December 16, 2003


A Texas housewife is in big trouble with the law for selling a vibrator to a pair of undercover cops. . . . Joanne Webb, a former fifth-grade teacher and mother of three, was in a county court in Cleburne, Texas, on Monday to answer obscenity charges for selling the vibrator to undercover narcotics officers posing as a dysfunctional married couple in search of a sex aid.

I recommend laying off half the police force, and three-fourths of the prosecuting attorneys. The good people of Cleburne are obviously overtaxed, and overpoliced.

UPDATE: Andrew Lloyd emails: "I see that Texas finally has smaller government. So small, in fact, that it will fit inside your bedroom."

ANOTHER UPDATE: A Texas reader sends this extract from a Texas judicial opinion of some years back:

CURTISS BROWN, Justice, concurring.
Here we go raising the price of dildos again. Since this appears to be the law in Texas I must concur.

Regalado v. State, 872 S.W.2d 7 (1994). Meanwhile, reader David Radulski emails:

After a first cut analysis, your hypothesis that the City of Cleburne may be overpoliced appears correct.

City of Cleburne Police Department website says their police department has 47 officers and 16 civilian employees. Link

Given Cleburne’s population of 25,356, that equals 2.5 law enforcement employees per 1,000 population.

The FBI’s 2002 ‘Uniform Crime Reports: Law Enforcement Personnel’ (Link) state that Cleburne had 60 full time law enforcement employees in 2002. Perhaps Cleburne has hired 3 more people since then or some of the 63 mentioned on the City of Cleburne Police Department web site are part-time employees. Using the FBI’s more conservative number, it means that Cleburne has 2.4 law enforcement employees per 1,000 population.

The FBI’s Uniform Crime Reports further state that cities comparable to Cleburne (Group IV cities in the West with populations between 25,000 and 49,999) average 2.0 law enforcement employees per 1,000 population. That extra 0.4 law enforcement employees per 1,000 population suggests that Cleburne has ten more law enforcement employees than other cities of its size.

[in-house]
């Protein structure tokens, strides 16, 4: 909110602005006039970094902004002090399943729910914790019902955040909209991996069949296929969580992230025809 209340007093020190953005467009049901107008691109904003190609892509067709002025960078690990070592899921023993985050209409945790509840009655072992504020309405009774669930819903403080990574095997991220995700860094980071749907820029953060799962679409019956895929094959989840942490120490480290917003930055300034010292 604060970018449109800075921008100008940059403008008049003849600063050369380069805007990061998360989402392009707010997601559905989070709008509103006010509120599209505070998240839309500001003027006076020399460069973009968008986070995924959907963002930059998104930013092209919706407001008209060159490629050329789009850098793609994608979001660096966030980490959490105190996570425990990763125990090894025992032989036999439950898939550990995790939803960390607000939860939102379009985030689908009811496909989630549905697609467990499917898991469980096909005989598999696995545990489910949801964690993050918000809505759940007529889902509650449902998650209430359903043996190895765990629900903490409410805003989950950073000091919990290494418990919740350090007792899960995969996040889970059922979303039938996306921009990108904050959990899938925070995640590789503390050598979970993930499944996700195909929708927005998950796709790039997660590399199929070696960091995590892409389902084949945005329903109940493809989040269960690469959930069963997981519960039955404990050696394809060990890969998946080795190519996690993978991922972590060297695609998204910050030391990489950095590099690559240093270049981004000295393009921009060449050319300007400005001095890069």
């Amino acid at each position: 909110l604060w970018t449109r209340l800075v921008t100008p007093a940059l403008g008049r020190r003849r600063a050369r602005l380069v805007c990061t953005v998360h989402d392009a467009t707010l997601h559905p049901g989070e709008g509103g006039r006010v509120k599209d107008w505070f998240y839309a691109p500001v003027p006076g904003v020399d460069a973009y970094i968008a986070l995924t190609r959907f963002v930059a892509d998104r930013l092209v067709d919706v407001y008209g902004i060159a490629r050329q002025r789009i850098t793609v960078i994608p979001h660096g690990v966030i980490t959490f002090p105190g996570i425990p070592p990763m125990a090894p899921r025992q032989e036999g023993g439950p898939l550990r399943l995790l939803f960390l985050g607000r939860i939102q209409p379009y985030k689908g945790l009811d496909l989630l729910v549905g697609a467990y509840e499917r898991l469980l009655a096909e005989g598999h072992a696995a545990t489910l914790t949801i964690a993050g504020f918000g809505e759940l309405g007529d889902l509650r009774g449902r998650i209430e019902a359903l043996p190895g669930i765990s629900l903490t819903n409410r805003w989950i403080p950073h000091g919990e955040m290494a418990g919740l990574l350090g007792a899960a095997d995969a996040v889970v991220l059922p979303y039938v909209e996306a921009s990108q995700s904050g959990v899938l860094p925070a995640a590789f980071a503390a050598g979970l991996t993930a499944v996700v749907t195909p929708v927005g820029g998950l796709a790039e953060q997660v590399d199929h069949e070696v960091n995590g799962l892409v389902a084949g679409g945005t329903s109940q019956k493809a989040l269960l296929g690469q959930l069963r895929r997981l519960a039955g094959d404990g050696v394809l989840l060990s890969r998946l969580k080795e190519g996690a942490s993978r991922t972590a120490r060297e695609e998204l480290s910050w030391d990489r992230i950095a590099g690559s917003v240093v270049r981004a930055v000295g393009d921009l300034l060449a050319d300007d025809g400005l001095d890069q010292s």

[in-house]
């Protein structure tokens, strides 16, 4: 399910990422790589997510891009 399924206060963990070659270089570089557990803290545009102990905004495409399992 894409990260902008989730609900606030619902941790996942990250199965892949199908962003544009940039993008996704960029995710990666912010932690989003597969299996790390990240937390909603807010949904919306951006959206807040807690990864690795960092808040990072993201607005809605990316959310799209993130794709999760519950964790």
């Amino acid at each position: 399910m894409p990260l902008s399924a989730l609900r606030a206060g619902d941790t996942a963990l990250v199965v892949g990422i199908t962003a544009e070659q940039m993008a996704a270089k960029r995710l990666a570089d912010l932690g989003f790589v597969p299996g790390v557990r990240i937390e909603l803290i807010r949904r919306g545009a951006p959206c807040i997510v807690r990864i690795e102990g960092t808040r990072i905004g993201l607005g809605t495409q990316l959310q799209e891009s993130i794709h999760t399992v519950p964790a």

Sounds like a round of layoffs is in order.

MORE: Eugene Volokh asks:

Seriously, folks, isn't it kind of silly not just to have such a law on the books, but to actually spend money, time, and effort enforcing it?

Why yes, it is.

STILL MORE: Long after this item was posted, I received this email:

Dear Mr. Reynolds,

I am a Police Officer for the City of Cleburne and I recently reviewed your article dated December 16th, regarding the incident about the young lady arrested for having too many sexual toys. If I may correct you, this incident did not happen in Cleburne, it actually happened in Burleson, Texas, which is about 10 miles north of Cleburne, and the Burleson Police, in connection with our Drug Task Force, arrested and charged the lady for possession too many sexual devices. I would also like to correct you on your point of view that the city of Cleburne has too many officers. We currently have an unofficial poputlion of about 35,000 poeple, counting the illegal aliens who have overwhlemed our small town. Our department is too overwhelmed with calls for help to even worry about sexual toys being sold. Although, possessing too many sexual devices is still against the law in the state of Texas and the Burleson Police Department has every right to enforce that law, should it deem necessary. Thank you for your time and please correct the article in regards to the Cleburne Police Department.

Brandon Arriola

Why, exactly, it makes Cleburne look better is beyond me. What was the Cleburne Drug Task Force doing staging "stings" over sex toys ten miles from Cleburne? Especially when the department is "overwhelmed" with calls at home? Sorry, but this looks like a case of bad priorities no matter how you spin it.